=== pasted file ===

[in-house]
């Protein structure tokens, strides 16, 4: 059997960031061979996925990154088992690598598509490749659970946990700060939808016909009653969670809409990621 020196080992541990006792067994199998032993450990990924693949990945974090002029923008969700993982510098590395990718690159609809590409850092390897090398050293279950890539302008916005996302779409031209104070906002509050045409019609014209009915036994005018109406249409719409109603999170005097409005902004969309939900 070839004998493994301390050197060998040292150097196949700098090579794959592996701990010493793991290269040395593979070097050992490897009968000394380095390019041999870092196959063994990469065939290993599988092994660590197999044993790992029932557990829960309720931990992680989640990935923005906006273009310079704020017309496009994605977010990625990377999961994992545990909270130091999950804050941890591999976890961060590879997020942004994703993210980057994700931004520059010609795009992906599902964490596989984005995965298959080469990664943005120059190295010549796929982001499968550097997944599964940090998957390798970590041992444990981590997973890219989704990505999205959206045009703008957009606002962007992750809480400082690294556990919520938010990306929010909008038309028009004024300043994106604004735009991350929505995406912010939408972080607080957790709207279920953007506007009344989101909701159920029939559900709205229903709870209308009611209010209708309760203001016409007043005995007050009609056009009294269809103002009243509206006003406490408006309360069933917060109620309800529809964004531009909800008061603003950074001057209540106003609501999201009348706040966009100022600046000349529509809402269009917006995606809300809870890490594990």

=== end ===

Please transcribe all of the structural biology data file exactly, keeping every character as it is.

[in-house]
């Protein structure tokens, strides 16, 4: 059997960031061979996925990154088992690598598509490749659970946990700060939808016909009653969670809409990621 020196080992541990006792067994199998032993450990990924693949990945974090002029923008969700993982510098590395990718690159609809590409850092390897090398050293279950890539302008916005996302779409031209104070906002509050045409019609014209009915036994005018109406249409719409109603999170005097409005902004969309939900 070839004998493994301390050197060998040292150097196949700098090579794959592996701990010493793991290269040395593979070097050992490897009968000394380095390019041999870092196959063994990469065939290993599988092994660590197999044993790992029932557990829960309720931990992680989640990935923005906006273009310079704020017309496009994605977010990625990377999961994992545990909270130091999950804050941890591999976890961060590879997020942004994703993210980057994700931004520059010609795009992906599902964490596989984005995965298959080469990664943005120059190295010549796929982001499968550097997944599964940090998957390798970590041992444990981590997973890219989704990505999205959206045009703008957009606002962007992750809480400082690294556990919520938010990306929010909008038309028009004024300043994106604004735009991350929505995406912010939408972080607080957790709207279920953007506007009344989101909701159920029939559900709205229903709870209308009611209010209708309760203001016409007043005995007050009609056009009294269809103002009243509206006003406490408006309360069933917060109620309800529809964004531009909800008061603003950074001057209540106003609501999201009348706040966009100022600046000349529509809402269009917006995606809300809870890490594990």